That superiority appears to relate to properties of A-beta that have been considered part of Alzheimer’s disease pathology — the propensity of small molecules to combine into what are called oligomers and then aggregate into beta-amyloid plaques. While AMPs fight infection through several mechanisms, a fundamental process involves forming oligomers that bind to microbial surfaces and then clump together into aggregates that both prevent the pathogens from attaching to host cells and allow the AMPs to kill microbes by disrupting their cellular membranes. The synthetic A-beta preparations used in earlier studies did not include oligomers; but in the current study, oligomeric human A-beta not only showed an even stronger antimicrobial activity, its aggregation into the sorts of fibrils that form beta-amyloid plaques was seen to entrap microbes in both mouse and roundworm models.

Tanzi explains, “AMPs are known to play a role in the pathologies of a broad range of major and minor inflammatory disease; for example, LL-37, which has been our model for A-beta’s antimicrobial activities, has been implicated in several late-life diseases, including rheumatoid arthritis, lupus and atherosclerosis. The sort of dysregulation of AMP activity that can cause sustained inflammation in those conditions could contribute to the neurodegenerative actions of A-beta in Alzheimer’s disease.”

Moir adds, “Our findings raise the intriguing possibility that Alzheimer’s pathology may arise when the brain perceives itself to be under attack from invading pathogens, although further study will be required to determine whether or not a bona fide infection is involved. It does appear likely that the inflammatory pathways of the innate immune system could be potential treatment targets. If validated, our data also warrant the need for caution with therapies aimed at totally removing beta-amyloid plaques. Amyloid-based therapies aimed at dialing down but not wiping out beta-amyloid in the brain might be a better strategy.”

Says Tanzi, “While our data all involve experimental models, the important next step is to search for microbes in the brains of Alzheimer’s patients that may have triggered amyloid deposition as a protective response, later leading to nerve cell death and dementia. If we can identify the culprits — be they bacteria, viruses, or yeast — we may be able to therapeutically target them for primary prevention of the disease.”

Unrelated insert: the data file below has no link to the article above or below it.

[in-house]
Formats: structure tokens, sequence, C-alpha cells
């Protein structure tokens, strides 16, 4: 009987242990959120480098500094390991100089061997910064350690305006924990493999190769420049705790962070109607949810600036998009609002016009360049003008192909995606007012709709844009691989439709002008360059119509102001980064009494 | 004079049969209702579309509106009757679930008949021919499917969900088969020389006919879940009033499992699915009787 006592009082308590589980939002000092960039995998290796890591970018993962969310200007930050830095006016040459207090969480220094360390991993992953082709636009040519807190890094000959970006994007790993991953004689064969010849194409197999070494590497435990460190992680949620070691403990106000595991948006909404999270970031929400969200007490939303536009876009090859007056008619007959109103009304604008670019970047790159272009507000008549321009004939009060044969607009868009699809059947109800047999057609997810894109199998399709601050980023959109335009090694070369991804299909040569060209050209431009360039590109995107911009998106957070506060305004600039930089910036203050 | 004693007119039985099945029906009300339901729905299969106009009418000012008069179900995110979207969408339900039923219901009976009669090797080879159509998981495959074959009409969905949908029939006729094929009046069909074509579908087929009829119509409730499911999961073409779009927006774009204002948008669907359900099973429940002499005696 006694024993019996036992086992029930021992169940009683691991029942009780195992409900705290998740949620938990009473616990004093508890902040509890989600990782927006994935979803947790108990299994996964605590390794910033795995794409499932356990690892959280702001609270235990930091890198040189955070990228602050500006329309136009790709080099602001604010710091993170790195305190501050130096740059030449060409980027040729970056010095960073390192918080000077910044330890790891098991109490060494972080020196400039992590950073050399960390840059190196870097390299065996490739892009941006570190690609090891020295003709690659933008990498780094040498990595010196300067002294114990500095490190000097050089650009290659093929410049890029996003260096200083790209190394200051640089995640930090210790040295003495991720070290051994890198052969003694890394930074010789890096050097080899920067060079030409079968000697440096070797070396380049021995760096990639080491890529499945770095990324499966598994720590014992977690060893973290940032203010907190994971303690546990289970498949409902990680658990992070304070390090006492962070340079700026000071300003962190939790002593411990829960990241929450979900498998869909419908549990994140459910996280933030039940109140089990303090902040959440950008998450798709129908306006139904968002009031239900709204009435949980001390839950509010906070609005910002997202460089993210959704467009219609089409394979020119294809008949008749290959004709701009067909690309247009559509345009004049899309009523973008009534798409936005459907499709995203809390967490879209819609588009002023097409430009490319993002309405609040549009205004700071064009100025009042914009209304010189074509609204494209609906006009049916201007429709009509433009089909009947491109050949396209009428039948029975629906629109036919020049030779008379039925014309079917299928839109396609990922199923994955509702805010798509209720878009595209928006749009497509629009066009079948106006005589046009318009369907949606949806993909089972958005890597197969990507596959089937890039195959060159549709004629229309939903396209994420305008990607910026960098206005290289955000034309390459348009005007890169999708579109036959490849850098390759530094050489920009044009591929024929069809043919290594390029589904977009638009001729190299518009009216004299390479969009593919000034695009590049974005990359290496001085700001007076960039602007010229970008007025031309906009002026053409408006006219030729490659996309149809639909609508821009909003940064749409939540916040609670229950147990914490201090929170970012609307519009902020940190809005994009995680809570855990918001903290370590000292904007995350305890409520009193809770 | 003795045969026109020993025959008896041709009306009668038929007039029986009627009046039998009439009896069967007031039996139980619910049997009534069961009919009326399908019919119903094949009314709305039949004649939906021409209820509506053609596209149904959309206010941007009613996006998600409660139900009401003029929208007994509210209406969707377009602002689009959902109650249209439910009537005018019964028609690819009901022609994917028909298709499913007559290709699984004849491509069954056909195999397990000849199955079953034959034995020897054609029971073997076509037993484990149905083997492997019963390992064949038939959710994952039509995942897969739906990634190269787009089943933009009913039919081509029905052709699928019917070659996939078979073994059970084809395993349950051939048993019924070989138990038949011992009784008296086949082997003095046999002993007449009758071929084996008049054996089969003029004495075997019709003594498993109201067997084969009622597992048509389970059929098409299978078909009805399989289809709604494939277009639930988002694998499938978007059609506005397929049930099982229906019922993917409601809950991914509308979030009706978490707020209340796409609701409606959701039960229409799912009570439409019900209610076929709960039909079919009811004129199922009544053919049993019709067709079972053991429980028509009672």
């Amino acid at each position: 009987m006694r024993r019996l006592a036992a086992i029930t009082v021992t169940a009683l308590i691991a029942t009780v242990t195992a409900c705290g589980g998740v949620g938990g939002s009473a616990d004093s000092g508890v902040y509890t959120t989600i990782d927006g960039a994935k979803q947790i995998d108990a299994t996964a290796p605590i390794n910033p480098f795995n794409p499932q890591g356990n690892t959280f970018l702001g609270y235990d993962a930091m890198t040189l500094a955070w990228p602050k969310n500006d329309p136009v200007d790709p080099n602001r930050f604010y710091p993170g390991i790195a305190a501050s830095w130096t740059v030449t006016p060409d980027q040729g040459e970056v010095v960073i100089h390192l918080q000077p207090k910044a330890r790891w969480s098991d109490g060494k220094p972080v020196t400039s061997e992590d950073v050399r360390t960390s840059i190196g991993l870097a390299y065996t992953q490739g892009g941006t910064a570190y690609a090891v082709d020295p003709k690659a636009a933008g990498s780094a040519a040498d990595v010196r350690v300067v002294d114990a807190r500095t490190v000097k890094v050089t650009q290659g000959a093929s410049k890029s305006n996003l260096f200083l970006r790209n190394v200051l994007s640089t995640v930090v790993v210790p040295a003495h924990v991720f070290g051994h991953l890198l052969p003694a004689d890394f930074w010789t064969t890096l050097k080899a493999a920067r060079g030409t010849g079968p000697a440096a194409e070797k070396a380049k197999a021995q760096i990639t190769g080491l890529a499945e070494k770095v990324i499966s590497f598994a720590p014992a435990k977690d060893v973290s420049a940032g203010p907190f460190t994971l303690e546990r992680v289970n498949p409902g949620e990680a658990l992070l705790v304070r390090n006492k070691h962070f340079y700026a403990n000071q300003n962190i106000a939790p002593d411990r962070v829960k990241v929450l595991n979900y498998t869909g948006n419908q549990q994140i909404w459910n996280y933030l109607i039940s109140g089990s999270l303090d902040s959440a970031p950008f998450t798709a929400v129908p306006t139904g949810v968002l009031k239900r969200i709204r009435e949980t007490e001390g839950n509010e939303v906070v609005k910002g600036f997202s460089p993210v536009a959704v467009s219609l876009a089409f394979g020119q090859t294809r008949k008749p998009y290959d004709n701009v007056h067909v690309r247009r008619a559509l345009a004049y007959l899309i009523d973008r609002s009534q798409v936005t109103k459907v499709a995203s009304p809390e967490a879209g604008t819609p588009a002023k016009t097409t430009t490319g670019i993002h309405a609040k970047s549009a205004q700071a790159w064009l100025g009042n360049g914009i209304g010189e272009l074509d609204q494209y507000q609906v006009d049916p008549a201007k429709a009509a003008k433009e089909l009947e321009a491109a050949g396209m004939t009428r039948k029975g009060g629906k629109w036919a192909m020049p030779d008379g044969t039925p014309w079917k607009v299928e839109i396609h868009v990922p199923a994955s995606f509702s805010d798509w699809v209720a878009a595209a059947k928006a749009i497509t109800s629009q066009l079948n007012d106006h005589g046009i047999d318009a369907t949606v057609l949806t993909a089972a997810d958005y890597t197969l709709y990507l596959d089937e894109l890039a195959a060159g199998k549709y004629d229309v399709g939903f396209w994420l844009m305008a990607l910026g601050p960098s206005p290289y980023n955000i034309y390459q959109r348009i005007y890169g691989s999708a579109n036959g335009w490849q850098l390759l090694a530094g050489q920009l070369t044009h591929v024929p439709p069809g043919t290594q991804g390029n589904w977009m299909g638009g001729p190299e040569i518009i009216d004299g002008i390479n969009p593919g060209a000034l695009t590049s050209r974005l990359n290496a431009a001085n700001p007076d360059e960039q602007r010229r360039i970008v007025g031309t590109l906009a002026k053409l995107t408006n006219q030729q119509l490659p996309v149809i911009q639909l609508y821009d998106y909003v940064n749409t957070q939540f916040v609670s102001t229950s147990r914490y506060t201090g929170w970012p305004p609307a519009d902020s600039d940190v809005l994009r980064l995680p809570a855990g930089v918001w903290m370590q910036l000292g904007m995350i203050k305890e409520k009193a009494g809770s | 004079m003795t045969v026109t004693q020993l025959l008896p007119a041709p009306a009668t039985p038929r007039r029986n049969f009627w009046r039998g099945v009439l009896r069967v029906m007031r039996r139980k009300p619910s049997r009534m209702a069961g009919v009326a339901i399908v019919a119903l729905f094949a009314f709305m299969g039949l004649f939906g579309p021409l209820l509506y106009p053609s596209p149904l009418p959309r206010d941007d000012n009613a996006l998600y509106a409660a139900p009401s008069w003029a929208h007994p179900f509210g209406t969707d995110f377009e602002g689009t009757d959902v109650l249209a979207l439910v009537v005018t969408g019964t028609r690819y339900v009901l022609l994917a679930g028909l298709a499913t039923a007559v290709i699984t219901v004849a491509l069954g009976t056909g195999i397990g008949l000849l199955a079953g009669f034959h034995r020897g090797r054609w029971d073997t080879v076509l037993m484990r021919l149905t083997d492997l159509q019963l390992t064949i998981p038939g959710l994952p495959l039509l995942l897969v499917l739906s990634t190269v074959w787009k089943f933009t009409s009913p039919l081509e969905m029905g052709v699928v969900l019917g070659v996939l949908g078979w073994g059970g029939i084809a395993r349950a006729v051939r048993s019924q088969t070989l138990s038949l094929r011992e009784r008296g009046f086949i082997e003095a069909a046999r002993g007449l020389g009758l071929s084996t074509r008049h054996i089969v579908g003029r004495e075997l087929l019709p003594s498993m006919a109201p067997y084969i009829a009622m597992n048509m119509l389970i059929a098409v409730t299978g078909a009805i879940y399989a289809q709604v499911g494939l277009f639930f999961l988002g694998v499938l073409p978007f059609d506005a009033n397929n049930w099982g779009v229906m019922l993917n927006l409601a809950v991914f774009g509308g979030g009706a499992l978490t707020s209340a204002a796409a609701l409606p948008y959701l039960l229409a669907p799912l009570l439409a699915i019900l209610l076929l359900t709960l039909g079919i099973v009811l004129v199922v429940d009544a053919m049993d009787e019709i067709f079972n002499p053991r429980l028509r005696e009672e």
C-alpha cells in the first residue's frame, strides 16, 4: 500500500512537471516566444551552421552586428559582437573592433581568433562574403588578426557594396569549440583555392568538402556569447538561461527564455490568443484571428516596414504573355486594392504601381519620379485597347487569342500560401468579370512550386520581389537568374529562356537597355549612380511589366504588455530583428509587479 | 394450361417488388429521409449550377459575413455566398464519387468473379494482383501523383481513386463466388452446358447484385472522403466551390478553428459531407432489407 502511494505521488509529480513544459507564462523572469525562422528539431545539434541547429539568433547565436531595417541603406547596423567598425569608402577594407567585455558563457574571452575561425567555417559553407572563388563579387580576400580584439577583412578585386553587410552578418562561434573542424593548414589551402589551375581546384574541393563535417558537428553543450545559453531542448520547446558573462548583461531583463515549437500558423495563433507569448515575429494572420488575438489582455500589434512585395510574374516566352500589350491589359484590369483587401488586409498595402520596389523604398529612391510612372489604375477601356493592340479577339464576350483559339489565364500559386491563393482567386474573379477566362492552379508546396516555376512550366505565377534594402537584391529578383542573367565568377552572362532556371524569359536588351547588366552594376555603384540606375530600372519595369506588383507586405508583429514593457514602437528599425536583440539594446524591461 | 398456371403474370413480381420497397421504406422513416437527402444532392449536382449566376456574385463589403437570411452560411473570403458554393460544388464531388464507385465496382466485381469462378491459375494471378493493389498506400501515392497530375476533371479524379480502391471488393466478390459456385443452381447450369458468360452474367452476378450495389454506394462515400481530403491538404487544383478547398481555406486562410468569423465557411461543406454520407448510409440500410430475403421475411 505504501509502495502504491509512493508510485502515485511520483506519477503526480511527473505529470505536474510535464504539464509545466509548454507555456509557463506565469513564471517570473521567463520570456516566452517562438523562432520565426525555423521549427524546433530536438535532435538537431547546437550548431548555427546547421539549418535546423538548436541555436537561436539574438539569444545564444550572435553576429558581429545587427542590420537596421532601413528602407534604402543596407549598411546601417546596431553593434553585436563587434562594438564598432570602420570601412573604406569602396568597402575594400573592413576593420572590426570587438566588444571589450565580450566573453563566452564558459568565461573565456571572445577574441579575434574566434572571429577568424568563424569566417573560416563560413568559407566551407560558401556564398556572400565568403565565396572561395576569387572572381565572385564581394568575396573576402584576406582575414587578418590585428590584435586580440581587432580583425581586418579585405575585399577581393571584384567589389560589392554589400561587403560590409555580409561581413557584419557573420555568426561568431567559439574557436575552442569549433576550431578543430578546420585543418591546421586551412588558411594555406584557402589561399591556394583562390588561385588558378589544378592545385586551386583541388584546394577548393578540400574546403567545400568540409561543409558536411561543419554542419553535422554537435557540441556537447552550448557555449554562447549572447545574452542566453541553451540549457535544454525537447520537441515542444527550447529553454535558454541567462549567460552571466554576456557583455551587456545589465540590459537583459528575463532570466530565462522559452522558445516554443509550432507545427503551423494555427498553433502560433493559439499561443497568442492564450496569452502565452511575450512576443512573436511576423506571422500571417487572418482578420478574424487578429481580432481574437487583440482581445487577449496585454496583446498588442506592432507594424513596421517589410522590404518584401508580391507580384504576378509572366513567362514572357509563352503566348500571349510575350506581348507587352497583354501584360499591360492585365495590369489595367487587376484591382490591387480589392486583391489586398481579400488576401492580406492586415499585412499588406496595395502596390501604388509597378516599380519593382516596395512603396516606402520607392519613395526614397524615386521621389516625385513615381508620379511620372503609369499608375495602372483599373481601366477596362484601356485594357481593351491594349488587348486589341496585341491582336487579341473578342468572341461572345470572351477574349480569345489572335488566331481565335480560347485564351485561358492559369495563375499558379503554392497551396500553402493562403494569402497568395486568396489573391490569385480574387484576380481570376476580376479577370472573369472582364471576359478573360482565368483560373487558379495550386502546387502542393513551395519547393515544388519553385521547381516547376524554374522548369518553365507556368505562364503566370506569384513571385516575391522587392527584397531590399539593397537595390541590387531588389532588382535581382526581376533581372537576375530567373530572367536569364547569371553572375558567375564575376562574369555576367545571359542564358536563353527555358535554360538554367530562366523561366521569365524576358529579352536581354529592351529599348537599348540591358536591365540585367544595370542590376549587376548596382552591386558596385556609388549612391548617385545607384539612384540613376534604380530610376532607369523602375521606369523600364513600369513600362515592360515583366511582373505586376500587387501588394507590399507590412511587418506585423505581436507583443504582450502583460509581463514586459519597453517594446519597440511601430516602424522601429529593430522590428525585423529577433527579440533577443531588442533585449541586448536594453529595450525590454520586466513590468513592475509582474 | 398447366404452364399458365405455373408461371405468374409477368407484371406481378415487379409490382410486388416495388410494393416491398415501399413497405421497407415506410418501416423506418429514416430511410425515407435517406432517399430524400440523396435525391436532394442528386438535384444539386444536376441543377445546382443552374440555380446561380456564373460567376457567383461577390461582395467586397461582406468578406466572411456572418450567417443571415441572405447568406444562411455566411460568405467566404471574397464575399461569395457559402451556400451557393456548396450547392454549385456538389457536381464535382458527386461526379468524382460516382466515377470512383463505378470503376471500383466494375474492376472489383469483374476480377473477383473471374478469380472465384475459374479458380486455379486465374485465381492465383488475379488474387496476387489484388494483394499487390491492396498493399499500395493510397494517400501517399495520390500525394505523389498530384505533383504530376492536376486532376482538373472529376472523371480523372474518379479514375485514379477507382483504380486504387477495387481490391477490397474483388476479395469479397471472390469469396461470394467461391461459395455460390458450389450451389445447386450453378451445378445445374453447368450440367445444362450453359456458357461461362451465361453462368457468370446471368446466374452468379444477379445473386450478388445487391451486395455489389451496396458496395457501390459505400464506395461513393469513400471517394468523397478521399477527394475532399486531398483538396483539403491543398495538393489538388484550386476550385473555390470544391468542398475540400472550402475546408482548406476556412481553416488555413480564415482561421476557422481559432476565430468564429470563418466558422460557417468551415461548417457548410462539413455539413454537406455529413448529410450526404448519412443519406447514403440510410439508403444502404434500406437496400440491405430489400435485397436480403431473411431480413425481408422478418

Paper: “Amyloid-β peptide protects against microbial infection in mouse and worm models of Alzheimer’s disease”
Reprinted from materials provided by Massachusetts General Hospital.

While research has identified hundreds of genes required for normal memory formation, genes that suppress memory are of special interest because they offer insights into how the brain prioritizes and manages all of the information, including memories, that it takes in every day. These genes also provide clues for how scientists might develop new treatments for cognitive disorders such as Alzheimer’s disease.

Scientists have identified a unique memory suppressor gene in the brain cells of Drosophila, the common fruit fly, in a study published in the journal Neuron.

The researchers screened approximately 3,500 Drosophila genes and identified several dozen new memory suppressor genes that the brain has to help filter information and store only important parts. One of these suppressor genes, in particular, caught their attention.

“When we knocked out this gene, the flies had a better memory—a nearly two-fold better memory,” said Ron Davis, chair of the Department of Neuroscience at The Scripps Research Institute and leader of the study. “The fact that this gene is active in the same pathway as several cognitive enhancers currently used for the treatment of Alzheimer’s disease suggests it could be a potential new therapeutic target.”

When the scientists disabled this gene, known as DmSLC22A, flies’ memory of smells (the most widely studied form of memory in this model) was enhanced—while overexpression of the gene inhibited that same memory function.

“Memory processes and the genes that make the brain proteins required for memory are evolutionarily conserved between mammals and fruit flies,” said Research Associate Ze Liu, co-first author of the study. “The majority of human cognitive disease-causing genes have the same functional genetic counterparts in flies.”

The gene in question belongs to a family of “plasma membrane transporters,” which produce proteins that move molecules, large and small, across cell walls. In the case of DmSLC22A, the new study indicates that the gene makes a protein involved in moving neurotransmitter molecules from the synaptic space between neurons back into the neurons. When DmSLC22A functions normally, the protein removes the neurotransmitter acetylcholine from the synapse, helping to terminate the synaptic signal. When the protein is missing, more acetylcholine persists in the synapse, making the synaptic signal stronger and more persistent, leading to enhanced memory.